‘The Menace of Effeminacy’: Medical and Popular Discussions of Masculinity in Interwar New Zealand, c.1918-1939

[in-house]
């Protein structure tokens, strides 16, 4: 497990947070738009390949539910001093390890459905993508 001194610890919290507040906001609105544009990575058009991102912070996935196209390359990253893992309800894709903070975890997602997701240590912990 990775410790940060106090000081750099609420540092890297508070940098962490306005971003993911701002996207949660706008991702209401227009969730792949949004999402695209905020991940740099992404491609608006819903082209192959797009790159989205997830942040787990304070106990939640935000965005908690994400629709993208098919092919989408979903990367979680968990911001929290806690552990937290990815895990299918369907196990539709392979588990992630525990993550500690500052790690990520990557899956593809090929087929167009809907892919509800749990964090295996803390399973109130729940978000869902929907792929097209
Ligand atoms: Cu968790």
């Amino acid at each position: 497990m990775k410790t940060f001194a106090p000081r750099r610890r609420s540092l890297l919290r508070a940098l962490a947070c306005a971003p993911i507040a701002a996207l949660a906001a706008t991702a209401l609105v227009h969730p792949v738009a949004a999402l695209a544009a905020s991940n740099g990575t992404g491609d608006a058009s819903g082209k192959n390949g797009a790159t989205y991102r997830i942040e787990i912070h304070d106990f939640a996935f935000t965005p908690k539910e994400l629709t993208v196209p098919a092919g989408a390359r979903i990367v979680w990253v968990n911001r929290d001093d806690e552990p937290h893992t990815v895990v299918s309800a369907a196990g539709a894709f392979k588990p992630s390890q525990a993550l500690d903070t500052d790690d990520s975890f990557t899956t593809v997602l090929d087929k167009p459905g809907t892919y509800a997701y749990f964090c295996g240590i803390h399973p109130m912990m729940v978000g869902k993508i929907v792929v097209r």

In January 1932, the Sydney-based lifestyle magazine Health and Physical Culture published an article titled ‘The Menace of Effeminacy’. This article, written by Carl Hertzig, and read by magazine-subscribers across the Tasman, documented anxieties around the state of men and masculinity following the upheaval of the Great War. Touching on topics such as gender, psychology, eugenics, and sexuality this article and its concerns represent those that this thesis explores in order to understand what the ‘fear of effeminacy’ actually meant for New Zealanders during the interwar years (c.1918-1939). This thesis documents and analyses contemporary discussions of male sexuality and masculinity through a series of sources in order to establish the ways in which these concepts were understood in interwar New Zealand. Firstly, it examines some of the key pieces of legislation and reports that demonstrated official approaches, and ways of thinking, towards mental defectives, sexual offenders, and those with war neuroses. It then explores medical journals, and the dissertations of medical students; and finally, it analyses parts of popular print culture in Aotearoa/New Zealand, such as magazines and newspapers, in order to investigate and piece together the landscape in which said anxieties around effeminacy, masculinity, mental stability, and other deviations from the societally prescribed norm met. This thesis approaches these primary sources in such a way that acknowledges the evolutionary framework of understanding that was pervasive in medical circles during this era. By thus examining the connections between constructions of the male body, homosexuality and effeminacy, late nineteenth to early twentieth century ideas around eugenics, and psychology and psychiatry, this work further uncovers the state of masculinity and male sexuality in New Zealand during the interwar period. This thesis argues that the ‘threat’ to masculinity perceived in a variety of venues was a mixture of anxieties around physical and mental wounds inflicted by the Great War; population concerns exacerbated by the exposure of the health-standards of troops, and worries of how to recover and reconstruct a virile society following four years of strife; concerns at the apparent loosening of sexual mores, and the changing manifestations of both masculinity and femininity; and ever increasing interest in the psychology of self, sexuality, and society. It adds to existing work on post-World War One masculinity by centring New Zealand discussions and understandings in a way that contributes to the broader literature on New Zealand twentieth-century masculinity, psychology and psychiatry, eugenics, and male sexuality.